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UCLA

Can We Ensure the Future of Water?

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By Scott Fields

Published Oct 1, 2013 8:00 AM


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Photo by: JB Fitts

The Solution from the Sea

Cohen and UCLA Professor of Chemical and Biomolecular Engineering Panagiotis Christofides are overseeing projects involving desalination of ocean water, including a pilot project at the U.S. Naval Base at Port Hueneme. The UCLA-designed-and-constructed smart-water desalination system is producing approximately 12,000 gallons of drinking water per day, enough to satisfy the needs of 24,000 people.

“People forget that the first functional reverse-osmosis membranes were developed at UCLA back in the 1960s, specifically for treating brackish water,” Cohen says, citing the first-ever desalination plant in the world, installed in the Central Valley town of Coalinga. There, saline groundwater was treated to produce potable water.

“We’ve continued to address the provision of high-quality drinking water,” Cohen explains. “Those membranes used in Coalinga and the new generation of reverse-osmosis membranes are capable of rejecting organics, bacteria and viruses from impaired water. They accomplish multiple purposes at the same time.”

Cohen and his team have developed a smart mobile membrane system (SI MS) for treatment and desalination of agricultural drainage water. It can treat up to 60,000 gallons at a time and will be ready for demonstration by winter 2014 in the San Joaquin Valley.

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Photo by: JB Fitts

Water and the Law

Madelyn Glickfeld ’70, M.A. ’76, director of the IoES Water Resources Group and assistant director for Outreach and Strategic Initiatives, facilitated the connection between Cohen and state policymakers.

“The governor was shocked to find out that a quarter-million people in the Central Valley have no safe drinking water because the wells they’re using draw on groundwater heavily contaminated with nitrates from agricultural fertilizer,” Glickfeld, a member of the Los Angeles Regional Water Board, explains. “I was able to bring Professor Cohen’s work on distributed water-treatment systems for rural areas to the attention of the State Water Board, the Department of Public Health, and the California Department of Agriculture. It was the right moment to bring them a good solution.”

Another important policy specialist in the Water Resources Group is Mark Gold ’84, M.A. ’86, D.Env. ’94, former president of Heal the Bay and now IoES associate director, who is considered a leading expert on coastal protection and water-pollution issues and has authored or co-authored numerous California coastal-protection bills in Sacramento. He participated in the development of Vision 2021 LA in conjunction with the UCLA School of Law’s Emmett Center, which offers an overall sustainability blueprint that includes objectives for water resources and has been endorsed by Mayor Eric Garcetti and several members of the L.A. City Council.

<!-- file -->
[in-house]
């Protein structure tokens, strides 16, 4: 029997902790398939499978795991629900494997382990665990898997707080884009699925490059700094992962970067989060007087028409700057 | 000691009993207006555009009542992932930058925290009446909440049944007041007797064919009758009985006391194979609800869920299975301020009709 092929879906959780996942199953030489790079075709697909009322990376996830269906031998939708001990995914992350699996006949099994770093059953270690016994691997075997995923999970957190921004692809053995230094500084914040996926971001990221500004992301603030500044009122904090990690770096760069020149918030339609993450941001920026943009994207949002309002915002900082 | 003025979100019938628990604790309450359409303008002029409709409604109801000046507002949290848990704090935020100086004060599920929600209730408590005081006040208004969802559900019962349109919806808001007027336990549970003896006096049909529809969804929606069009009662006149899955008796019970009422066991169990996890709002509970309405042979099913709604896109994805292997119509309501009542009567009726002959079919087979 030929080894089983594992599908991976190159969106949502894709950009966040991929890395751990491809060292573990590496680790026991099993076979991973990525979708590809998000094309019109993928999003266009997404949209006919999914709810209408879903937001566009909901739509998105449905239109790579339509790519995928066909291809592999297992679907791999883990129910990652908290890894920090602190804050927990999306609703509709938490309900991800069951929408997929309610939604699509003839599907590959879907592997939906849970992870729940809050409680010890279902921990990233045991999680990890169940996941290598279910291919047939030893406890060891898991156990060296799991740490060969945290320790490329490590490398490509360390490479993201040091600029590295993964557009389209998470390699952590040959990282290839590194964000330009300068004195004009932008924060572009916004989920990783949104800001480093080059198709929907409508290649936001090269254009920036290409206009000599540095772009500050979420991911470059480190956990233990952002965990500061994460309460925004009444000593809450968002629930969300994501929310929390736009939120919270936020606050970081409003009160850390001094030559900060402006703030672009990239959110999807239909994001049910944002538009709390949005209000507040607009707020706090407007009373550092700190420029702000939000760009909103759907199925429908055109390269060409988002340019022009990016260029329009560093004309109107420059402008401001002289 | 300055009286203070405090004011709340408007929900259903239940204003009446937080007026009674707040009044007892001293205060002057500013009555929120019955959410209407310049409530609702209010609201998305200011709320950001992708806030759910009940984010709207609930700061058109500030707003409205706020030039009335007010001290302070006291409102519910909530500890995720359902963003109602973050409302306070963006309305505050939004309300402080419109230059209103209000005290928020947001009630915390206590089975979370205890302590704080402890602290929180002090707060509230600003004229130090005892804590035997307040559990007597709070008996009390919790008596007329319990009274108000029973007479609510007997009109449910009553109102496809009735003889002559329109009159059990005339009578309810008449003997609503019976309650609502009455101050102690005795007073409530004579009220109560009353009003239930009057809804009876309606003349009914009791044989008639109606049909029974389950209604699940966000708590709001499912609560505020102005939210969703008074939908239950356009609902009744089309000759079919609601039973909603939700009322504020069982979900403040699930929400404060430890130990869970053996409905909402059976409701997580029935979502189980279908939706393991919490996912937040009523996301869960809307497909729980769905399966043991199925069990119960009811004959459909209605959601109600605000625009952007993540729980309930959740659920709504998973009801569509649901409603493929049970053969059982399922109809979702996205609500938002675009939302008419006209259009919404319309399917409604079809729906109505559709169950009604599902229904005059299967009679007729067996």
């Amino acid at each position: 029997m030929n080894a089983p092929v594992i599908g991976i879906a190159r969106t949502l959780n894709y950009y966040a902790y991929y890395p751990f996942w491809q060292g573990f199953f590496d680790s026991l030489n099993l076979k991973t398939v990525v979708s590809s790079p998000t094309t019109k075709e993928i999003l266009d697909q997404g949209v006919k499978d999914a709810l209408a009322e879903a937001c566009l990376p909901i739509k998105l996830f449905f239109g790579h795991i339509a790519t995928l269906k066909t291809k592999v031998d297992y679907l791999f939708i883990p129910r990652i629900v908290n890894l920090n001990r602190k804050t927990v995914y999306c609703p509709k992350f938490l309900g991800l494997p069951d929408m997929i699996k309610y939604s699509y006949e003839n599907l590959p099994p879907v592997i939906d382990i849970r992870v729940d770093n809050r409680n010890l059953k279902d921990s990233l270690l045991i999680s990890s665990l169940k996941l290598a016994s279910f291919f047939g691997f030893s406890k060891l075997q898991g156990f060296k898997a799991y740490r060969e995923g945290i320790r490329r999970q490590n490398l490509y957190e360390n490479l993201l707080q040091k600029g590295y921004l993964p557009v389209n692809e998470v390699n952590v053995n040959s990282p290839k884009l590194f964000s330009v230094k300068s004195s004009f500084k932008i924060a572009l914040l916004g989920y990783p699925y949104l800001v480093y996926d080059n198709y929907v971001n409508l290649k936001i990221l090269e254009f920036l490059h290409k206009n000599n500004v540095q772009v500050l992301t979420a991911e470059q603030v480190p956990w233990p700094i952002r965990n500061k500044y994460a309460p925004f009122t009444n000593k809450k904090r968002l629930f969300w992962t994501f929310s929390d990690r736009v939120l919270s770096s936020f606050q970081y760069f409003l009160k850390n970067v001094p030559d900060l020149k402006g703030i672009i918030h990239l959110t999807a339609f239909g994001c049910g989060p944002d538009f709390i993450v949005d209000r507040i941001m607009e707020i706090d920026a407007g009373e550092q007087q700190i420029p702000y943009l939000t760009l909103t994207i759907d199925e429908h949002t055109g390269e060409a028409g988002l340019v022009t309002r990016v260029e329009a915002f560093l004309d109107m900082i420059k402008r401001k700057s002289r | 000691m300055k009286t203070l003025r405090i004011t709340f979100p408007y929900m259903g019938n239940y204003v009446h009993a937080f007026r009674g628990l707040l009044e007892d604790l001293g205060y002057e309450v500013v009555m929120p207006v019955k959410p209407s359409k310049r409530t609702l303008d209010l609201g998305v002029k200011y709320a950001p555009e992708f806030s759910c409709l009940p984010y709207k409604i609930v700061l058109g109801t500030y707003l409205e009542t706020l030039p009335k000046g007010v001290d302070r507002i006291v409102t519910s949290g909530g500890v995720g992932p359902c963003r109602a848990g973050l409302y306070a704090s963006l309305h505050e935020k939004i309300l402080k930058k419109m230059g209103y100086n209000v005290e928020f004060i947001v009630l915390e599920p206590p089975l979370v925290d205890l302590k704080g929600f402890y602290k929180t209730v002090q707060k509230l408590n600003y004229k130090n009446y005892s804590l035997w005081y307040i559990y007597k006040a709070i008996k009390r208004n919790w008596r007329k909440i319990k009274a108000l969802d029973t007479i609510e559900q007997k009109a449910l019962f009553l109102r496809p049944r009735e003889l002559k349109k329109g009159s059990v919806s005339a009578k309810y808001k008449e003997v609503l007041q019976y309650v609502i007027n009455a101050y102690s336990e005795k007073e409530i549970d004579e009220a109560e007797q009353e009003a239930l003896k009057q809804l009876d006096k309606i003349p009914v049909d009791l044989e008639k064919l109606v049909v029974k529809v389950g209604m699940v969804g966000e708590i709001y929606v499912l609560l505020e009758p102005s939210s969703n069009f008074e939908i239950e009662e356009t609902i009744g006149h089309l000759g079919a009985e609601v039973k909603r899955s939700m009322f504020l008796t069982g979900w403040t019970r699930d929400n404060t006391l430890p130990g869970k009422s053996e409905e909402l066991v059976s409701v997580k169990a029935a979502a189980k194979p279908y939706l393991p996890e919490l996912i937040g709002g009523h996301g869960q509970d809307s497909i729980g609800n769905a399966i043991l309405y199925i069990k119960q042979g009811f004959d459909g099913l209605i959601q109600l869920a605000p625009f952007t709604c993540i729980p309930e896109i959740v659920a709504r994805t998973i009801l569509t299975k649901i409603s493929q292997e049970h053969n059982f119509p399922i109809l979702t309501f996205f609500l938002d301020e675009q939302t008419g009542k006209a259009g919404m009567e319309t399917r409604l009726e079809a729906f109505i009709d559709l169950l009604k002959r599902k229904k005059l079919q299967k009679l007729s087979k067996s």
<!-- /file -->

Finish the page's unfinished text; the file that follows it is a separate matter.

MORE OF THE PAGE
Under Gold’s leadership, the IoES is also working on a three-year project in partnership with the Colorado School of Mines. It focuses on providing Los Angeles with water-management alternatives that will lead to water-quality-standards compliance, increased local water supplies and other benefits such as flood control, recreational open space and habitat.

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Photo by: JB Fitts

Water and the Campus

Cohen has been developing self-adaptive systems for treating wastewater from power plants, specifically the massive amount of “blown water” that is used to cool down machinery. The new procedure treats the wastewater to remove particulate matter and reduce salinity, and then places the treated water back into the cooling system. It was demonstrated at the UCLA Cogeneration Plant and is now under consideration for permanent deployment, saving the university approximately 60 percent of the 70,000 to 100,000 gallons a day that would otherwise be diverted to the sewer.

Along with Cohen and other UCLA colleagues, Gold is participating in a water-reuse feasibility study at the school in conjunction with the City of Los Angeles Department of Water and Power and with the Bureau of Sanitation. The team will explore the feasibility of a satellite water plant that would pipe treated water to the UCLA Cogeneration Plant.

For watering the campus, planners are focused on climate-controlled and drip irrigation, drought-tolerant and native landscaping, and some artificial turf. There is also a discussion on the possibility of using laundry wastewater for irrigation at Tiverton House.

If the experts are right, tomorrow will be thirsty. But that rising threat can be quenched because of what happens today in labs and streams and oceans and communities across Southern California.

The challenge is large; the challengers are equally ambitious. As Luce says, “We want to change the paradigm of water in Los Angeles.”

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